Leo Strauss and the Conservative Movement in America
This book offers an original interpretation of the achievement of Leo Strauss, stressing how his ideas and followers reshaped the American conservative movement. The conservative movement that reached out to Strauss and his legacy was extremely fluid and lacked a self-confident leadership. Conservative activists and journalists felt a desperate need for academic acceptability, which they thought Strauss and his disciples would furnish. They also became deeply concerned with the problem of 'value relativism', which self-described conservatives thought Strauss had effectively addressed. But until recently, neither Strauss nor his disciples have considered themselves to be 'conservatives'. Contrary to another misconception, Straussians have never wished to convert Americans to ancient political ideals and practices, except in a very selective rhetorical fashion. Strauss and his disciples have been avid champions of American modernity, and 'timeless' values as interpreted by Strauss and his followers often look starkly contemporary.
- Electronic book text
- CAMBRIDGE UNIVERSITY PRESS
- Cambridge University Press (Virtual Publishing)
- Cambridge, United Kingdom
Table of contents
1. Introduction; 2. A significant life; 3. Constructing a methodology; 4. The method under assault; 5. Politics as practice; 6. Political theory as political practice; 7. Conclusion.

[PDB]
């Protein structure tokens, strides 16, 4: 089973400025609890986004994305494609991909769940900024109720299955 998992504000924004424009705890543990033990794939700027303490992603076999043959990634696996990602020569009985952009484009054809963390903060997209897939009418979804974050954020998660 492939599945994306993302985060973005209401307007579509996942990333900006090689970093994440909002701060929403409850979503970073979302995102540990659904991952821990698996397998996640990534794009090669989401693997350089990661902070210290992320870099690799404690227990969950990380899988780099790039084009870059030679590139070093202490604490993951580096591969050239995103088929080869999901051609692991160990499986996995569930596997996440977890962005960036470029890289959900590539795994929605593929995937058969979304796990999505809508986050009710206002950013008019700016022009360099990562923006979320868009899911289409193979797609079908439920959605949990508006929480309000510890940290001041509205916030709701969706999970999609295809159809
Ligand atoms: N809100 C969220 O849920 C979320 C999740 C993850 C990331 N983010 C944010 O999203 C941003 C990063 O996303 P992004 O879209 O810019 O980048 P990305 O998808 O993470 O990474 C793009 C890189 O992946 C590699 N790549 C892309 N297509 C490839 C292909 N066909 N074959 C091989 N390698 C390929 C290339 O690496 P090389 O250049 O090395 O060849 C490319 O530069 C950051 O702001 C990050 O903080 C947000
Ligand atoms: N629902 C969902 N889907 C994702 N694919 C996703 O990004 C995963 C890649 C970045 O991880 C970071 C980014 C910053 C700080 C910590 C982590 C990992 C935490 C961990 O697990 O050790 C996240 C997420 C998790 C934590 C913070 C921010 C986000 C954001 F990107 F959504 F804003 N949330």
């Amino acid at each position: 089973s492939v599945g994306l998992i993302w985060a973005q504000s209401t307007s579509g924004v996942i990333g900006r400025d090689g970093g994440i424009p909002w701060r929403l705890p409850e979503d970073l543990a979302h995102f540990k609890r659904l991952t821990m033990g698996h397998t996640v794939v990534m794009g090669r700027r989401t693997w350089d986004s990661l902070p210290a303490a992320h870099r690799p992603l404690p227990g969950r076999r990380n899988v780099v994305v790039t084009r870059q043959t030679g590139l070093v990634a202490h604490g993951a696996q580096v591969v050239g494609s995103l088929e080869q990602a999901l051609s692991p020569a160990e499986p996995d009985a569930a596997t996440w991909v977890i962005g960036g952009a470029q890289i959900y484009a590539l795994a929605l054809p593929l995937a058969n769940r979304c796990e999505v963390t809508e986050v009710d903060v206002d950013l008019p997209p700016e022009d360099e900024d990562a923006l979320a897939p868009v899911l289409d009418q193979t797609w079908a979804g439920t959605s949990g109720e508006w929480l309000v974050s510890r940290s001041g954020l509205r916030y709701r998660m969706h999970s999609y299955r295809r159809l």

'Paul Gottfried's book shows evidence of a lifetime of more intimate engagement with Straussians. He is respectful of the master, formed in 'a richer cultural world than his followers - indeed a Teutonic one that most of his prominent students detested'. Gottfried is clearly disappointed in Strauss's 'epigones', who are happy to refute their poorly informed but respectable critics on the Left but who refuse to engage in serious debate with their learned and perceptive critics on the Right.' Mark Shiffman, Modern Age 'I've always wanted to read a critique of Strauss - and more particularly, of Straussianism - which didn't devolve into leftist hyperbole or paranoia. This is the first I've read. Gottfried's critique is really from the right - against Strauss's postmodern reading of texts ... against the abolition of history as well as historicism, against the reclusiveness and defensiveness of the Straussian enclave, and against their fixation with Western weakness in which the world is forever 1938. He persuaded me that the core of Straussianism is political, not philosophical - and a true competitor to what I would call conservatism, properly understood. None of this takes away from the truly remarkable scholarship that Strauss and Straussians have given us, or their useful antidote to the idea that all our core debates about the world have been resolved. But it helps reveal the deeply un-conservative and profoundly radical nature of neoconservatism, and its mania for imperialism and Israel.' Andrew Sullivan, The Daily Dish '[The only book that] specifically offers a right-wing critique of this German-Jewish emigre professor who is so often assumed to be a right-winger himself ... Paul Gottfried's book... is sufficiently magnanimous that it may lead readers to a new appreciation for Strauss.' Daniel McCarthy, The University Bookman